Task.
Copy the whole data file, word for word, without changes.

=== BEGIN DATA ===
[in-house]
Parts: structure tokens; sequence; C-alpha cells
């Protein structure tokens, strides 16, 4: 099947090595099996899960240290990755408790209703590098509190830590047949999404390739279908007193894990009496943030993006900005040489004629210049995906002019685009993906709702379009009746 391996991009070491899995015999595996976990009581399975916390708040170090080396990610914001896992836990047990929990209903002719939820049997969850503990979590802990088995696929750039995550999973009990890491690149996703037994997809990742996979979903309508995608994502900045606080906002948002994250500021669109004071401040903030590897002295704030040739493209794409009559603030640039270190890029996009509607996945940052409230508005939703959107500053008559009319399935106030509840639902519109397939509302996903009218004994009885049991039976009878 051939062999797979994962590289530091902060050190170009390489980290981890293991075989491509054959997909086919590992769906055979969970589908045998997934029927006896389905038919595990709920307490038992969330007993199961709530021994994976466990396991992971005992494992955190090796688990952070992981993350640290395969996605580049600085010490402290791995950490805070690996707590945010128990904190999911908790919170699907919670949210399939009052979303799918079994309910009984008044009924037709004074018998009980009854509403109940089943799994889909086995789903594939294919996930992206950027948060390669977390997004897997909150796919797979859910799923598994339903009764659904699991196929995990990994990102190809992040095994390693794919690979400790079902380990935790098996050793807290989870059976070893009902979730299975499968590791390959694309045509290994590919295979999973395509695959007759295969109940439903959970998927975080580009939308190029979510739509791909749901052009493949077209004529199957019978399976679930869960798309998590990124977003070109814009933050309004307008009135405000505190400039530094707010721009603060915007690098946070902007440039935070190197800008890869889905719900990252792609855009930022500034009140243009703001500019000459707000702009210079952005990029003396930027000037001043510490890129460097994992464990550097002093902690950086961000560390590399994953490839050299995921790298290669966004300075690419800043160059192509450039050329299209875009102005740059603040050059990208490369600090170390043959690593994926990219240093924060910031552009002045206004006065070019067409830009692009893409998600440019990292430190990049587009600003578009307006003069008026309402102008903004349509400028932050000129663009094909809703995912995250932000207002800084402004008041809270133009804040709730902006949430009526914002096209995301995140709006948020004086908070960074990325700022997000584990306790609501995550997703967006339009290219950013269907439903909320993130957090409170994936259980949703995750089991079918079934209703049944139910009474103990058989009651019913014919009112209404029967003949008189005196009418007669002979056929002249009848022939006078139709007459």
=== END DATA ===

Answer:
[in-house]
Parts: structure tokens; sequence; C-alpha cells
């Protein structure tokens, strides 16, 4: 099947090595099996899960240290990755408790209703590098509190830590047949999404390739279908007193894990009496943030993006900005040489004629210049995906002019685009993906709702379009009746 391996991009070491899995015999595996976990009581399975916390708040170090080396990610914001896992836990047990929990209903002719939820049997969850503990979590802990088995696929750039995550999973009990890491690149996703037994997809990742996979979903309508995608994502900045606080906002948002994250500021669109004071401040903030590897002295704030040739493209794409009559603030640039270190890029996009509607996945940052409230508005939703959107500053008559009319399935106030509840639902519109397939509302996903009218004994009885049991039976009878 051939062999797979994962590289530091902060050190170009390489980290981890293991075989491509054959997909086919590992769906055979969970589908045998997934029927006896389905038919595990709920307490038992969330007993199961709530021994994976466990396991992971005992494992955190090796688990952070992981993350640290395969996605580049600085010490402290791995950490805070690996707590945010128990904190999911908790919170699907919670949210399939009052979303799918079994309910009984008044009924037709004074018998009980009854509403109940089943799994889909086995789903594939294919996930992206950027948060390669977390997004897997909150796919797979859910799923598994339903009764659904699991196929995990990994990102190809992040095994390693794919690979400790079902380990935790098996050793807290989870059976070893009902979730299975499968590791390959694309045509290994590919295979999973395509695959007759295969109940439903959970998927975080580009939308190029979510739509791909749901052009493949077209004529199957019978399976679930869960798309998590990124977003070109814009933050309004307008009135405000505190400039530094707010721009603060915007690098946070902007440039935070190197800008890869889905719900990252792609855009930022500034009140243009703001500019000459707000702009210079952005990029003396930027000037001043510490890129460097994992464990550097002093902690950086961000560390590399994953490839050299995921790298290669966004300075690419800043160059192509450039050329299209875009102005740059603040050059990208490369600090170390043959690593994926990219240093924060910031552009002045206004006065070019067409830009692009893409998600440019990292430190990049587009600003578009307006003069008026309402102008903004349509400028932050000129663009094909809703995912995250932000207002800084402004008041809270133009804040709730902006949430009526914002096209995301995140709006948020004086908070960074990325700022997000584990306790609501995550997703967006339009290219950013269907439903909320993130957090409170994936259980949703995750089991079918079934209703049944139910009474103990058989009651019913014919009112209404029967003949008189005196009418007669002979056929002249009848022939006078139709007459």